KARLSKRONA, Sweden — Swedish Navy boarding team members Cpl. Petri Linna (left) and Sgt. Joonas Moinaneu use suppressive fire while their team members come up from the rear during a disaster exercise on a naval base in Karlskrona, Sweden during Baltic Operations (BALTOPS) exercise 2009.  This is the 37th iteration of BALTOPS and is intended to improve interoperability with partner countries by conducting realistic training at sea with the 12 participating nations. (U.S. Navy Photo by Mass Communication Specialist 1st Class (SW) Gary Keen)
BALTIC SEA — Mine Countermeasure ships split off from maneuvering in formation during Baltic Operations (BALTOPS) exercise 2009.  Annually hosted by the United States Navy, the exercise aims to improve maritime security in the Baltic Sea through increased interoperability and cooperation among regional allies. (Department of Defense Photo by U.S. Navy)

USS Mount Whitney, Baltic Sea — The 37th annual Baltic Operations (BALTOPS) exercise 2009 concluded June 19 after 14 days of multinational operations in the Baltic Sea.

The exercise encompassed 43 ships from 12 countries with more than 200 training events, all focused on strengthening maritime security and partnerships in the Baltic Sea.

"Anytime you get nations from one area to work together with nations from another in the spirit of cooperation, you build relationships that are available to help you in any real world situation," said Rear Adm. John N. Christenson, commander Carrier Strike Group 12, tactical commander of BALTOPS 2009.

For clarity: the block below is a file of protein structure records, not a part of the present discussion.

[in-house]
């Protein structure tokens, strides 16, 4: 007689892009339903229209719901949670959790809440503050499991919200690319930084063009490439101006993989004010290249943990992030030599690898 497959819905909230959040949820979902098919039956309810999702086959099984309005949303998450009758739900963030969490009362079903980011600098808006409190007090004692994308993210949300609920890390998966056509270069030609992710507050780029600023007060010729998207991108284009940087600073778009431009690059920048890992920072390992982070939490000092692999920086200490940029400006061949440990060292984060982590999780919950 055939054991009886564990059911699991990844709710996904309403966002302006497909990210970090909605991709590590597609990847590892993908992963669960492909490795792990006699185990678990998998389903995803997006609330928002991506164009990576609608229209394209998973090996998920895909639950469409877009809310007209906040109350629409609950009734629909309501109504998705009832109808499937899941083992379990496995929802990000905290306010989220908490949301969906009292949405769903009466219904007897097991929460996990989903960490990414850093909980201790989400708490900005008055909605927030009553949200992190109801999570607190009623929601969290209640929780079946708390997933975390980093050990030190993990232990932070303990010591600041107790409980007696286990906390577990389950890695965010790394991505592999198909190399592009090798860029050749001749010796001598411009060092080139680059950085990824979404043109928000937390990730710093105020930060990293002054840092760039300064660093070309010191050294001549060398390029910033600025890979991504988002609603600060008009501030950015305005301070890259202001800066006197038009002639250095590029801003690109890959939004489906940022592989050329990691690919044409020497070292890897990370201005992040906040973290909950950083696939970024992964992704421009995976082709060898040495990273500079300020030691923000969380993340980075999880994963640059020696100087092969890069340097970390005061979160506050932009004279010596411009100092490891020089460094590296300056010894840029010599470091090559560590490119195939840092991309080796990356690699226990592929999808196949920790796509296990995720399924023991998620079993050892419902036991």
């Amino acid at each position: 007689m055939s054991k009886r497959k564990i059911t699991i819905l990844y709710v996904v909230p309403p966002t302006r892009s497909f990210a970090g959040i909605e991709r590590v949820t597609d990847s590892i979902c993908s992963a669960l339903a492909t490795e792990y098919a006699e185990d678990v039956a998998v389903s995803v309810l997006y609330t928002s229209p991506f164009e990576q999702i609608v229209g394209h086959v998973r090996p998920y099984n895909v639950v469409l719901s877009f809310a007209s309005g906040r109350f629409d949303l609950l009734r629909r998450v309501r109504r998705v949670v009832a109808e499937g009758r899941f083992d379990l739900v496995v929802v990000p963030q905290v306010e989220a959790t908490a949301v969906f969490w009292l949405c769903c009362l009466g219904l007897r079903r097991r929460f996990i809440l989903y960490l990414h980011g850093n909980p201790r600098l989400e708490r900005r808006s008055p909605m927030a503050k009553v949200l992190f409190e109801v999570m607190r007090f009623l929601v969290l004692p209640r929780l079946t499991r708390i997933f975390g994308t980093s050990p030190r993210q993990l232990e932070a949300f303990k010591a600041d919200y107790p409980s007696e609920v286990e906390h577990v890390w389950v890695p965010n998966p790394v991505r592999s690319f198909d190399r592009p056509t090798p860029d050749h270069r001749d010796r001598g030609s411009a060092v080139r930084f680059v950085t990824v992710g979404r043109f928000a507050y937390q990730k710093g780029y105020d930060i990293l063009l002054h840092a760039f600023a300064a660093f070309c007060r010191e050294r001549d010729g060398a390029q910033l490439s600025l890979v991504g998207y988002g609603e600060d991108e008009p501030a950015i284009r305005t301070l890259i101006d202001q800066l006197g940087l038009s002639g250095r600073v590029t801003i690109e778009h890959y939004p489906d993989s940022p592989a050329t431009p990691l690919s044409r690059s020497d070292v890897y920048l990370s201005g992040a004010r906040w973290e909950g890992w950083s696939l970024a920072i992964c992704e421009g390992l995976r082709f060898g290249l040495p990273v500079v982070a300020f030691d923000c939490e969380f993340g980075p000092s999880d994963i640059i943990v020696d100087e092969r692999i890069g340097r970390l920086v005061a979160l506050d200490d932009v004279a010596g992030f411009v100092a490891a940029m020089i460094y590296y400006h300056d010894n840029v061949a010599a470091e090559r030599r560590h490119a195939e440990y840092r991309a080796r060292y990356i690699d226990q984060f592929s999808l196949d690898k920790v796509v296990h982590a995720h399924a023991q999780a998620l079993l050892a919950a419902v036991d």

This BALTOPS did not start typically. It started off for the first time in Karlskrona, Sweden with four days of sporting events, social gatherings and receptions, all designed to develop interpersonal relationships with the participating Sailors.

The evidence of the tactical benefits of these relationships was put to the test on the first day underway when 12 ships communicated with each other on various frequencies to complete a tight echelon formation for a group ship photo. This type of communication-reliant advanced maneuver has never been attempted on the first day of previous BALTOPS.

This close working partnership continued throughout the exercise, Christenson said, and was a key factor in the execution of numerous training operations ranging from compliant and non-compliant boarding, submarine recognition, medical evacuations, mass casualty drills and mine countermeasure operations.

Christenson added that BALTOPS led to many real life successes outside of the exercise realm when Swedish Mine Hunter HSwMS Faaroesund (MUL-20) made a discovery that led to the detonation of three mines and one British torpedo, all from World War II, making the sea floor safer for Sailors and civilians. "This was an excellent opportunity for training together," said Swedish Navy Lt. Cmdr. Jorgen Bergman, an advisor responsible for planning aboard amphibious command and control ship USS Mount Whitney (LCC/JCC 20). "This is the first time Sweden has taken such an intensive role in an exercise like this."

BALTOPS came to a close with a large unscripted tactical exercise where 30 ships were put into a two-team simulated battle-at-sea using all the training they received. The simulation lasted three days and ended with a post operation brief.

The majority of the fleet will pull into Kiel, Germany and hold a reception celebrating the successful completion of the exercise.

BALTOPS is annually hosted by the U.S. Navy and aims to enhance maritime safety and security in the Baltic Sea through increased interoperability and cooperation among regional allies.